“Chris is still alive, but I lost Veronica and Phil a month apart in 2018,” Emmanuel says. “That was a tough year.”
With his oversized hands, Emmanuel found he had the ability to both pick and fret notes with each of his thumbs as well as his fingers, which he’s since done for decades on six-stringed instruments designed by Maton, an Australian guitar manufacturer that carries multiple Emmanuel signature models. He’s also creative with his occasional use of a bluegrass-inspired thumb pick and a common flat pick, the rock industry standard.
And while his influence may not be as vast as that of popular music guitar stars, Emmanuel’s melodic, intricate and percussive techniques have put him in the realm of acoustic heroes like Michael Hedges and Paco de Lucia; crossover country players Atkins and Les Paul, and jazz forefathers Django Reinhardt and Joe Pass.
That influence extends locally in the form of 64-year-old, West Palm Beach-based Andy Stein. Similarly a former electric player who now performs solo and with others while playing a Martin acoustic, he’s best-known for his fiery work through the 1990s with area and touring pop/rock act InHouse.
“Tommy has such strong hands,” Stein says. “Both his hands are amazing. I’m so impressed with his rhythmic and percussive abilities, and the capacity to play bass lines, rhythm parts, and melodies so smoothly and seamlessly. I’m also envious of how large his hands are, and the way he utilizes his wrap-around thumb on the guitar’s fretboard. Tommy says of himself that he’s his own one-man band, and what a remarkable band it is.”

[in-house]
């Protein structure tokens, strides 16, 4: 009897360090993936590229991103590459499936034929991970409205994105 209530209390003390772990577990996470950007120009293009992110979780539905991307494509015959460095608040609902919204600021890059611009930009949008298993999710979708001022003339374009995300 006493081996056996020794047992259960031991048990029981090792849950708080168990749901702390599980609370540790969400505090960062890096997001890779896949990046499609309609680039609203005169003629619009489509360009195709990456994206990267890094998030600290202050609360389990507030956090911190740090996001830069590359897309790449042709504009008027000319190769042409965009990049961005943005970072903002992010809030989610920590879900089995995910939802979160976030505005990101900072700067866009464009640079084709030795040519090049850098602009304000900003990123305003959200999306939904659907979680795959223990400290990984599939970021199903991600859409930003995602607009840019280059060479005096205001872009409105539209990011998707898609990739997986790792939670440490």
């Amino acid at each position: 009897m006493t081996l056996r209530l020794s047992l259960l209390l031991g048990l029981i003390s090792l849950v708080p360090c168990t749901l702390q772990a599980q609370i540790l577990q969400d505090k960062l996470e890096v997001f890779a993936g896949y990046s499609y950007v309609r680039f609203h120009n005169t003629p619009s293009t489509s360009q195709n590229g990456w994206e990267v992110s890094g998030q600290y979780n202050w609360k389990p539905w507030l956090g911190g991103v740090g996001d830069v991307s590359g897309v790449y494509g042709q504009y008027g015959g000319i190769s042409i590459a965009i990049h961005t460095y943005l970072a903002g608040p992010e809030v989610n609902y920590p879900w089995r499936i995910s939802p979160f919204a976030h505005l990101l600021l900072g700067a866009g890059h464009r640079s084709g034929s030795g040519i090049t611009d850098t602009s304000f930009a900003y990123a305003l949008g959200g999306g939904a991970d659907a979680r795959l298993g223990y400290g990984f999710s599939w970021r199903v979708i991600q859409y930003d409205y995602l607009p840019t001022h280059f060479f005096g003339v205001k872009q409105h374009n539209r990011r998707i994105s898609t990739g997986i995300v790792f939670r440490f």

For evidence, listen to Emmanuel originals like the historical ode “Lewis & Clark,” lyrical piece “Song For a Rainy Morning,” or ballad for his daughter, “Angelina.” Or covers like his reworking of guitarist Mason Williams’s instrumental gem “Classical Gas,” the Fab Four’s pop hit “Day Tripper,” or John Lennon’s anthemic “Imagine,” the title track from Emmanuel’s latest release from this year.
Asked to name his non-Atkins influences, Emmanuel cites several previously named guitarists.
“Everybody from Django Reinhardt to George Harrison to Eric Clapton to Wes Montgomery to Doc Watson to Jimi Hendrix to Stevie Ray Vaughan,” he says. “I love all kinds of music, including classical, jazz, Brazilian, country, and bluegrass. It’s funny, because people seem to think that someone like me must sit around listening to only guitar players. Nothing could be further from the truth. It’s actually usually The Beatles, because it really is all about the songs.”
Always creative, Emmanuel found ways to diversify during the unintended touring down-time the COVID-19 virus provided.
“I’ve stayed busy doing other things,” he says. “Like shooting a lot of videos and launching a new video site where people can subscribe, download them, and learn the songs. It’s called ‘Up Close & Personal, and it’s all about my original songs. I demonstrate how to play them, and talk about arrangements, getting a tone, re-stringing a guitar; as much information that I can give that’ll be helpful to people. I learned a lot from my wife Clara, who plays guitar as well. She said, ‘You’re a terrible teacher. What you need to do is break everything down into tiny pieces and teach them one at a time.’ So that’s what I’m doing now.”
As for what he’ll play at Old School Square or at his other Florida tour stops (Jannus Live in St. Petersburg on May 14 and the Key West Theater on May 16), that’s yet to be determined.
“I don’t write set lists,” Emmanuel says. “I make up my mind what I want to start with, and that’s all I need. Afterward, it just flows. People will shout out requests, or put notes with them on the stage. But I try to do a cross-section of songs from all my albums. So in Delray, I’ll be playing a lot of my new stuff, plus some from my early albums as well.”
Tommy Emmanuel in Concert
Where: The Pavilion at Old School Square, 51 N. Swinton Ave., Delray Beach.
When: 8 p.m. May 15.
Cost: $160-$300 per pod (socially distanced table with four seats).
Info: 561-243-7922, oldschoolsquare.org).